A second option to achieve consistent results is to request that Direct2D use intermediate textures which have greater precision. This is described below.

Controlling precision of intermediate textures

Direct2D provides a few ways to control the precision of a graph. Before using high precision formats in Direct2D, applications must ensure they are supported sufficiently by the GPU. To check this, use ID2D1DeviceContext::IsBufferPrecisionSupported.

Applications may create a Direct3D device using WARP (software emulation) to guarantee that all buffer precisions are supported independent of the actual GPU hardware on the device. This is recommended in scenarios such as applying effects to a photo while saving to disk. Even if Direct2D supports high precision buffer formats on the GPU, using WARP is recommended in this scenario on feature level 9.X GPUs, due to the limited precision of shader arithmetic and sampling on some low-power mobile GPUs.

In each case below, the requested precision is actually the minimum precision Direct2D will use. Higher precision may be used if intermediates are not required. Direct2D may also share intermediate textures for different parts of the same graph or different graphs entirely. In this case Direct2D uses the maximum precision requested for all involved operations.

Precision selection from ID2D1DeviceContext::SetRenderingControls

The simplest way to control the precision of Direct2D’s intermediate textures is to use ID2D1DeviceContext::SetRenderingControls. This controls the precision of all intermediate textures, as long as a precision is not also set manually on effects or transforms directly.

if (Device->IsBufferPrecisionSupported(D2D1_BUFFER_PRECISION_32BPC_FLOAT))
  // Get the current rendering controls
  D2D1_RENDERING_CONTROLS renderingControls = {};

  // Switch the precision within the rendering controls and set it
  renderingControls.bufferPrecision = D2D1_BUFFER_PRECISION_32BPC_FLOAT;

Precision selection from inputs and render targets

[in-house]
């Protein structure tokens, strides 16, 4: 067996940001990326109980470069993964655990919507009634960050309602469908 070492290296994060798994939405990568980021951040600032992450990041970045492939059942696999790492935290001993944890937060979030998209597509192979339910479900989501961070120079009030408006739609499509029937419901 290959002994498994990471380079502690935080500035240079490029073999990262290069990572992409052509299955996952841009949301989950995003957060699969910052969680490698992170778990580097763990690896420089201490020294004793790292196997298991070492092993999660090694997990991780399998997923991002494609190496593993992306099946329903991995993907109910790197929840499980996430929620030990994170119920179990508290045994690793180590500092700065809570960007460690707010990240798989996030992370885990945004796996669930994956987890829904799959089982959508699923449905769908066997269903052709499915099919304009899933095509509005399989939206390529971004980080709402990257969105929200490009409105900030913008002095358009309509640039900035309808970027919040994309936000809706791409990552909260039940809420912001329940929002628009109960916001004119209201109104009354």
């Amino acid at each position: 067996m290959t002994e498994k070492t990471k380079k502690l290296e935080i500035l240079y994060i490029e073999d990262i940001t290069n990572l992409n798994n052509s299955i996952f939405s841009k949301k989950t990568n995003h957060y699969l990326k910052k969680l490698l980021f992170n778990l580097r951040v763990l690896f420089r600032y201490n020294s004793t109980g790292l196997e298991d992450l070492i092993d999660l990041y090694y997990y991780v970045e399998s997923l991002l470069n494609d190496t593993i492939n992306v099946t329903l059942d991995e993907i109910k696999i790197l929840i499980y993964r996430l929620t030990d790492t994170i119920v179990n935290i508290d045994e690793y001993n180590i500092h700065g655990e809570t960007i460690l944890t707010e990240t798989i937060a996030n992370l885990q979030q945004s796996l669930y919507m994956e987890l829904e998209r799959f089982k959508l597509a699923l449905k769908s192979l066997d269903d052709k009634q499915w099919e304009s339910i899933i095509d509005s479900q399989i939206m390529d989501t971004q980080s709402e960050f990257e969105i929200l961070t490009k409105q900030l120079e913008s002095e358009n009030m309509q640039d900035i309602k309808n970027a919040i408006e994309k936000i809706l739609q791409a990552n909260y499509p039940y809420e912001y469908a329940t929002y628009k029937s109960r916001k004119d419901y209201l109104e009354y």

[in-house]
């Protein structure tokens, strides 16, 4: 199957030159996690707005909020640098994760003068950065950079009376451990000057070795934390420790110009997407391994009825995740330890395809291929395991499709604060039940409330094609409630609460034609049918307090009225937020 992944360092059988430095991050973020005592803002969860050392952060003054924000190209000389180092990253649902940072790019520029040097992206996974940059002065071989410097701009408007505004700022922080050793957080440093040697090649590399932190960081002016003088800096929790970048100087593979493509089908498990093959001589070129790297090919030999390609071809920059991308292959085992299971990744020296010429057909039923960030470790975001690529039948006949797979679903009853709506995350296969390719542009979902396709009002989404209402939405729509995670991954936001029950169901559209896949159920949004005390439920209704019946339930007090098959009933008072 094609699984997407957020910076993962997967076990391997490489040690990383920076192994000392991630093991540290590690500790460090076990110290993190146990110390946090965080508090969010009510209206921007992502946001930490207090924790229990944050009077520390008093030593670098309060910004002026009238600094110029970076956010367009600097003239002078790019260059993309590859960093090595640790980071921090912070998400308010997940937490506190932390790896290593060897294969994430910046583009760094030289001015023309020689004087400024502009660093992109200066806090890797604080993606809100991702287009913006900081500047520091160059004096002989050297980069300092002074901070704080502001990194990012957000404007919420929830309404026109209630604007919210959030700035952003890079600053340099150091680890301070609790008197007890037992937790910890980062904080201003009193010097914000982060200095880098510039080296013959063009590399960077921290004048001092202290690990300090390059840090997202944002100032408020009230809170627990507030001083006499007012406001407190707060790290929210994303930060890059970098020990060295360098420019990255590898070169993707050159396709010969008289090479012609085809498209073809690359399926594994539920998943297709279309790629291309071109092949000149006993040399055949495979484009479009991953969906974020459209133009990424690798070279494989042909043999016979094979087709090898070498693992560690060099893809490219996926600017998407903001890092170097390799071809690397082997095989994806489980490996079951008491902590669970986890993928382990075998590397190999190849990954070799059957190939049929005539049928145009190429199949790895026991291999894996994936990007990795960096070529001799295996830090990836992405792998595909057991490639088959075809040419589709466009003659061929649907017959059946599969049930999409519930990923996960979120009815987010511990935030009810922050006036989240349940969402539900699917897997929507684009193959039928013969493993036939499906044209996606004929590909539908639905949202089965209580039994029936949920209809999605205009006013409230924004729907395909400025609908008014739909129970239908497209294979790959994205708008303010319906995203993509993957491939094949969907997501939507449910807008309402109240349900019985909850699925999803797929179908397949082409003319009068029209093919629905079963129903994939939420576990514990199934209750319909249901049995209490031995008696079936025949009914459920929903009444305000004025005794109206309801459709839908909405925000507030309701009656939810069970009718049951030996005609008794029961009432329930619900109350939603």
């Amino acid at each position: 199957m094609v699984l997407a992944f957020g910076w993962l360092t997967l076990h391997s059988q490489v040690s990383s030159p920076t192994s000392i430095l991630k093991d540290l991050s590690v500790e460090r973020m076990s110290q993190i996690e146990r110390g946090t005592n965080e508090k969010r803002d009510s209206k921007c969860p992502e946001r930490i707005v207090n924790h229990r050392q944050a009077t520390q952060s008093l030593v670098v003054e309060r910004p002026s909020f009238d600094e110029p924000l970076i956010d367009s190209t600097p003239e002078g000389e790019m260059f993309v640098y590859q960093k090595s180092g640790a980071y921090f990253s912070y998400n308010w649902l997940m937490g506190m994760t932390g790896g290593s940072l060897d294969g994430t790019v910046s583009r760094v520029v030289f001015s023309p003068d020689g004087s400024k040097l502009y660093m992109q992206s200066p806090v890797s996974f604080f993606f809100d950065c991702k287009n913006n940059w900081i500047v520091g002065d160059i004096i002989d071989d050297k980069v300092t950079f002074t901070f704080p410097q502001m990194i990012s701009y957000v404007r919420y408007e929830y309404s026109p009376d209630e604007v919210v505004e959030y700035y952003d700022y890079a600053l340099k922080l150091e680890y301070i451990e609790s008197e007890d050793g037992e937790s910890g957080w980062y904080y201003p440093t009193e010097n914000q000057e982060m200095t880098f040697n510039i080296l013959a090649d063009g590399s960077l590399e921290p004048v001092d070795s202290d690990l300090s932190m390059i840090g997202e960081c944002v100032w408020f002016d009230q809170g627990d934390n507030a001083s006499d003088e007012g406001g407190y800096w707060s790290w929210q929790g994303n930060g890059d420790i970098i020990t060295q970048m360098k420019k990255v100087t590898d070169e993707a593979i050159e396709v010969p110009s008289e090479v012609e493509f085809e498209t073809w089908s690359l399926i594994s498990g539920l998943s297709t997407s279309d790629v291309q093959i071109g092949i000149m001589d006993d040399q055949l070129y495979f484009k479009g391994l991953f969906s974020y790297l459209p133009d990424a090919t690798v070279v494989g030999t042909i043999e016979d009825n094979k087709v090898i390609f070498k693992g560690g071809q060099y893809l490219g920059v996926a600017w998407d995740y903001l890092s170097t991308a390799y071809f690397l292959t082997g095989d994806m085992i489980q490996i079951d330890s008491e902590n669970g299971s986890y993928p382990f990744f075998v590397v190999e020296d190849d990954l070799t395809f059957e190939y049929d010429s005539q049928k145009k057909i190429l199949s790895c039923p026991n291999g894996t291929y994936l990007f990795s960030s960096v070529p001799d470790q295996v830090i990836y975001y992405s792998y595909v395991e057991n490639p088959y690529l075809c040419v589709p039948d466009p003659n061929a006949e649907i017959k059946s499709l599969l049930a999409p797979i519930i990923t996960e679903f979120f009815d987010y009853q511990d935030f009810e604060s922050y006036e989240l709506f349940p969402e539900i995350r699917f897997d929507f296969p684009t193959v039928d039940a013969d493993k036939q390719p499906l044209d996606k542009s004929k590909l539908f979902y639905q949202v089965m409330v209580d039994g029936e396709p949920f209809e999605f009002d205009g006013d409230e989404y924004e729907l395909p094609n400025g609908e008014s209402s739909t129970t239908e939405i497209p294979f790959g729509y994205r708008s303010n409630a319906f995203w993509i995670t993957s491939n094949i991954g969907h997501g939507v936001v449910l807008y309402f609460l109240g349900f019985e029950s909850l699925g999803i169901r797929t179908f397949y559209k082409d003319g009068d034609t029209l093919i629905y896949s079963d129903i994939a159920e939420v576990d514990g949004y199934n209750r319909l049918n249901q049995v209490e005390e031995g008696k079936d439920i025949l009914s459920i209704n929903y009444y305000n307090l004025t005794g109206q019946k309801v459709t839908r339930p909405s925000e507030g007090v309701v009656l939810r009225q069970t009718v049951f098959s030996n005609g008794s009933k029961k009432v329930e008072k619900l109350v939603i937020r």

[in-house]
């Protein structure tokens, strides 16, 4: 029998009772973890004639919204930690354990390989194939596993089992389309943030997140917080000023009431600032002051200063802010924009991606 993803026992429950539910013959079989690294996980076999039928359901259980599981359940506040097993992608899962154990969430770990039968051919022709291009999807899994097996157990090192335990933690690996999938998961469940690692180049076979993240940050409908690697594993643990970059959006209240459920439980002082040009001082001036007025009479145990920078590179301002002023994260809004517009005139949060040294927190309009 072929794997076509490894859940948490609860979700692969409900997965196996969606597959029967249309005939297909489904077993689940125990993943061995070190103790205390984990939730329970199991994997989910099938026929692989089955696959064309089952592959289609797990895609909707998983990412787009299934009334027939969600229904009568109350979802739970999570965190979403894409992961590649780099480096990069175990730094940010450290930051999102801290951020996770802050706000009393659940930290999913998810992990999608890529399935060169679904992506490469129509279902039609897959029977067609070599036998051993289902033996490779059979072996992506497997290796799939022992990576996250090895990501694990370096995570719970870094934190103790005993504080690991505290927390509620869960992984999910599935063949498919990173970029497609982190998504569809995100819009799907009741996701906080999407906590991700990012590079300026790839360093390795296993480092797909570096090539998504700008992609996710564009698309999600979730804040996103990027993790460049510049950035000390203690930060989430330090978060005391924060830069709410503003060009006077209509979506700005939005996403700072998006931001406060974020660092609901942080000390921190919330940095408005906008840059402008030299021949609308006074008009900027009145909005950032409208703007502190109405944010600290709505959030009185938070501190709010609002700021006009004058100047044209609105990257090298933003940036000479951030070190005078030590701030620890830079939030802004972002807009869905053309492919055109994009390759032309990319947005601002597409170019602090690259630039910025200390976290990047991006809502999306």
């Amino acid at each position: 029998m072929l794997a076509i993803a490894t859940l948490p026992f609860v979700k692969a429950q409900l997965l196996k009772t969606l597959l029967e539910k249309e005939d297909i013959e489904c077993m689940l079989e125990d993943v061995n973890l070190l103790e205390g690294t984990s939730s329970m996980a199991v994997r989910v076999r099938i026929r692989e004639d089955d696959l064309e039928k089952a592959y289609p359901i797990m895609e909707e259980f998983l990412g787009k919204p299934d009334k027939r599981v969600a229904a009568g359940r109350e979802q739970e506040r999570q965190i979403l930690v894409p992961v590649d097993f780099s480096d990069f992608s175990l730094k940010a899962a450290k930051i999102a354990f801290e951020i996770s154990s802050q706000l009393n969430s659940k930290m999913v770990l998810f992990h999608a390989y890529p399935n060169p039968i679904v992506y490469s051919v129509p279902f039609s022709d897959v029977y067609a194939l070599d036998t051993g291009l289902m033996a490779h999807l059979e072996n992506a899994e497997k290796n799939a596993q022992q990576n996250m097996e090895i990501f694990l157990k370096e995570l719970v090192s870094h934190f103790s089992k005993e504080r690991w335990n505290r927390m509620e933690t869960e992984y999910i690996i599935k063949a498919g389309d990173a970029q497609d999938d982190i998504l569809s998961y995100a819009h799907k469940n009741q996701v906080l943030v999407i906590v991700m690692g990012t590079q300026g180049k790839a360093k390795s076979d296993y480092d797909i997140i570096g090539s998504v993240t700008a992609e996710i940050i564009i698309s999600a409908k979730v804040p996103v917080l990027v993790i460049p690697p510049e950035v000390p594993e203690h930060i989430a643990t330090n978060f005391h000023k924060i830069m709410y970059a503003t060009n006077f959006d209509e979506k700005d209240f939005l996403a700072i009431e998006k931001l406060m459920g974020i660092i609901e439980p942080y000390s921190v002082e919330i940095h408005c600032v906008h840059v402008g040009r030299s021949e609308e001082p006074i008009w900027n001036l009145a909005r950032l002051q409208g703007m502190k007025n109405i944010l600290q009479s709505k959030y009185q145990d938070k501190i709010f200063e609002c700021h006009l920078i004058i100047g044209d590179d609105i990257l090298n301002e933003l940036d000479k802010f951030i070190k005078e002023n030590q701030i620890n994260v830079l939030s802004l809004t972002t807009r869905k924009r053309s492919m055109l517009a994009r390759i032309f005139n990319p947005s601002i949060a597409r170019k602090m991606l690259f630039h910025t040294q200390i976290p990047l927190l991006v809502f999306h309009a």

Applications may also rely on the precision of the inputs to an effect graph to control the precision of intermediate textures. This is true as long as a buffer precision is not specified using ID2D1DeviceContext::SetRenderingControls, and is not set manually on effects and transform directly.

The precisions of inputs to effects are propagated through the graph to select the precision of downstream intermediates. Where different branches in the effect graph meet, the greatest precision of any input is used.

The precision selected based on a Direct2D bitmap is determined from its pixel format. The precision selected for an ID2D1ImageSource is determined from the WIC pixel format of the underlying IWICBitmapSource used to create the ID2D1ImageSource. Note that Direct2D doesn’t allow image sources to be created with WIC sources using precisions unsupported by Direct2D and the GPU.

It is possible that Direct2D cannot assign an effect a precision based on its inputs. This happens when an effect has no inputs, or when an ID2D1CommandList is used, which has no specific precision. In this case, the precision of intermediate textures is determined from the bitmap set as the context’s current render target.

Precision selection directly on the effect and transforms

The minimum precision for intermediate textures may also be set at explicit locations within an effect graph. This is only recommended for advanced scenarios.

The minimum precision may be set using a property on an effect as follows:

if (Device->IsBufferPrecisionSupported(D2D1_BUFFER_PRECISION_32BPC_FLOAT))

Within an effect implementation, the minimum precision may be set using ID2D1RenderInfo::SetOutputPrecision as follows:

if (EffectContext->IsBufferPrecisionSupported(D2D1_BUFFER_PRECISION_32BPC_FLOAT))
  hr = RenderInfo->SetOutputBuffer(

Note that the precision set on an effect will propagate to downstream effects in the same effect graph, unless a different precision is set on those downstream effects. The precision set on a transform within an effect does not affect the precision for downstream transform nodes.

Below is the full recursive logic used to determine the minimum precision for an intermediate buffer storing the output of a given transform node:

Intermediate buffer minimum precision logic